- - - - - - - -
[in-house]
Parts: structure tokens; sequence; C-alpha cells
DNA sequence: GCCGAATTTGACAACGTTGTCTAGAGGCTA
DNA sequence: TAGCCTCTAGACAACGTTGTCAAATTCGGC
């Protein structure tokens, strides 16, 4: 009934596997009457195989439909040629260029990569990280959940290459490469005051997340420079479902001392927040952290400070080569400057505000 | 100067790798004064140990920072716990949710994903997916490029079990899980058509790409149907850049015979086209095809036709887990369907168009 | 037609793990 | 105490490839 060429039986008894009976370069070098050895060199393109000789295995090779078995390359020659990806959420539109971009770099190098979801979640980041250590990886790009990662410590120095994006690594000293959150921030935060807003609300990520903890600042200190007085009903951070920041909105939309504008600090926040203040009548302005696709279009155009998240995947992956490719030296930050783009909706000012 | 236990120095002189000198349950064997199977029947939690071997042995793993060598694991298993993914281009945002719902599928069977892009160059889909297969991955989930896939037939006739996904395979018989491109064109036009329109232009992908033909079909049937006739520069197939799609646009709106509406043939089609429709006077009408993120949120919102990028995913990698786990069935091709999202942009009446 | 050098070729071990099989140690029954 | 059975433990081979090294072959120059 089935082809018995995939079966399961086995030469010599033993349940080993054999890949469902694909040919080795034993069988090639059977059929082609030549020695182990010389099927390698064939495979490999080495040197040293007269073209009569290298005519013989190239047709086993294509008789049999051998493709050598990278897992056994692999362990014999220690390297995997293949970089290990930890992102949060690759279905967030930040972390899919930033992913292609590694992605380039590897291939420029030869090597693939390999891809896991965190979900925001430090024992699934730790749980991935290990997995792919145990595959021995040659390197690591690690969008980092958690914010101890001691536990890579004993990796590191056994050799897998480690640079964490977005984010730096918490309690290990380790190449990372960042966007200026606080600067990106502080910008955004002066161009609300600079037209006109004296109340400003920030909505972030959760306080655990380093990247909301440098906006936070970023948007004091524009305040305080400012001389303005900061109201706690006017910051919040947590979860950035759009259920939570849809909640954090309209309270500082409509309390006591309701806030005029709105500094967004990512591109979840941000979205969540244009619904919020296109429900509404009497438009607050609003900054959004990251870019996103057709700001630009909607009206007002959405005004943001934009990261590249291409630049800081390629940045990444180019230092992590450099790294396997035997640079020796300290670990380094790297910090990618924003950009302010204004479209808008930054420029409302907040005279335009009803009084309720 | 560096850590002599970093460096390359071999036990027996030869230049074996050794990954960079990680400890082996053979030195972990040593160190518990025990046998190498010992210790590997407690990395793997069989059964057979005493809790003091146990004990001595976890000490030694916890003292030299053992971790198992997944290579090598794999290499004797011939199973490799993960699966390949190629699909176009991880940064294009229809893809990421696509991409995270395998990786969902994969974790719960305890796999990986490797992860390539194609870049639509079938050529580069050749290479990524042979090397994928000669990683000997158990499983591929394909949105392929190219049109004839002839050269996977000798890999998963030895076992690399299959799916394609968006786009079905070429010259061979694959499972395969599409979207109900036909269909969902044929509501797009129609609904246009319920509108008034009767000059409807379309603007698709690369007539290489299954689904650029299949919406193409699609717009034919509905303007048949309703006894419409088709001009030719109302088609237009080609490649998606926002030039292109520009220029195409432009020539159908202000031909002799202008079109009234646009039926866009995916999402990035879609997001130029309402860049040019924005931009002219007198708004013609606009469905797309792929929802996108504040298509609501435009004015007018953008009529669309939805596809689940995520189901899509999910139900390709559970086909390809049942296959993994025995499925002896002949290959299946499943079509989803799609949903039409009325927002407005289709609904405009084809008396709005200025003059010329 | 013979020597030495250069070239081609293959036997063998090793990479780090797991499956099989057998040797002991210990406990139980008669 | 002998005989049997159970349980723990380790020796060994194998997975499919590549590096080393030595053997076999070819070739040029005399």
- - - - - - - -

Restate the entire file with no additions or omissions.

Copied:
[in-house]
Parts: structure tokens; sequence; C-alpha cells
DNA sequence: GCCGAATTTGACAACGTTGTCTAGAGGCTA
DNA sequence: TAGCCTCTAGACAACGTTGTCAAATTCGGC
């Protein structure tokens, strides 16, 4: 009934596997009457195989439909040629260029990569990280959940290459490469005051997340420079479902001392927040952290400070080569400057505000 | 100067790798004064140990920072716990949710994903997916490029079990899980058509790409149907850049015979086209095809036709887990369907168009 | 037609793990 | 105490490839 060429039986008894009976370069070098050895060199393109000789295995090779078995390359020659990806959420539109971009770099190098979801979640980041250590990886790009990662410590120095994006690594000293959150921030935060807003609300990520903890600042200190007085009903951070920041909105939309504008600090926040203040009548302005696709279009155009998240995947992956490719030296930050783009909706000012 | 236990120095002189000198349950064997199977029947939690071997042995793993060598694991298993993914281009945002719902599928069977892009160059889909297969991955989930896939037939006739996904395979018989491109064109036009329109232009992908033909079909049937006739520069197939799609646009709106509406043939089609429709006077009408993120949120919102990028995913990698786990069935091709999202942009009446 | 050098070729071990099989140690029954 | 059975433990081979090294072959120059 089935082809018995995939079966399961086995030469010599033993349940080993054999890949469902694909040919080795034993069988090639059977059929082609030549020695182990010389099927390698064939495979490999080495040197040293007269073209009569290298005519013989190239047709086993294509008789049999051998493709050598990278897992056994692999362990014999220690390297995997293949970089290990930890992102949060690759279905967030930040972390899919930033992913292609590694992605380039590897291939420029030869090597693939390999891809896991965190979900925001430090024992699934730790749980991935290990997995792919145990595959021995040659390197690591690690969008980092958690914010101890001691536990890579004993990796590191056994050799897998480690640079964490977005984010730096918490309690290990380790190449990372960042966007200026606080600067990106502080910008955004002066161009609300600079037209006109004296109340400003920030909505972030959760306080655990380093990247909301440098906006936070970023948007004091524009305040305080400012001389303005900061109201706690006017910051919040947590979860950035759009259920939570849809909640954090309209309270500082409509309390006591309701806030005029709105500094967004990512591109979840941000979205969540244009619904919020296109429900509404009497438009607050609003900054959004990251870019996103057709700001630009909607009206007002959405005004943001934009990261590249291409630049800081390629940045990444180019230092992590450099790294396997035997640079020796300290670990380094790297910090990618924003950009302010204004479209808008930054420029409302907040005279335009009803009084309720 | 560096850590002599970093460096390359071999036990027996030869230049074996050794990954960079990680400890082996053979030195972990040593160190518990025990046998190498010992210790590997407690990395793997069989059964057979005493809790003091146990004990001595976890000490030694916890003292030299053992971790198992997944290579090598794999290499004797011939199973490799993960699966390949190629699909176009991880940064294009229809893809990421696509991409995270395998990786969902994969974790719960305890796999990986490797992860390539194609870049639509079938050529580069050749290479990524042979090397994928000669990683000997158990499983591929394909949105392929190219049109004839002839050269996977000798890999998963030895076992690399299959799916394609968006786009079905070429010259061979694959499972395969599409979207109900036909269909969902044929509501797009129609609904246009319920509108008034009767000059409807379309603007698709690369007539290489299954689904650029299949919406193409699609717009034919509905303007048949309703006894419409088709001009030719109302088609237009080609490649998606926002030039292109520009220029195409432009020539159908202000031909002799202008079109009234646009039926866009995916999402990035879609997001130029309402860049040019924005931009002219007198708004013609606009469905797309792929929802996108504040298509609501435009004015007018953008009529669309939805596809689940995520189901899509999910139900390709559970086909390809049942296959993994025995499925002896002949290959299946499943079509989803799609949903039409009325927002407005289709609904405009084809008396709005200025003059010329 | 013979020597030495250069070239081609293959036997063998090793990479780090797991499956099989057998040797002991210990406990139980008669 | 002998005989049997159970349980723990380790020796060994194998997975499919590549590096080393030595053997076999070819070739040029005399």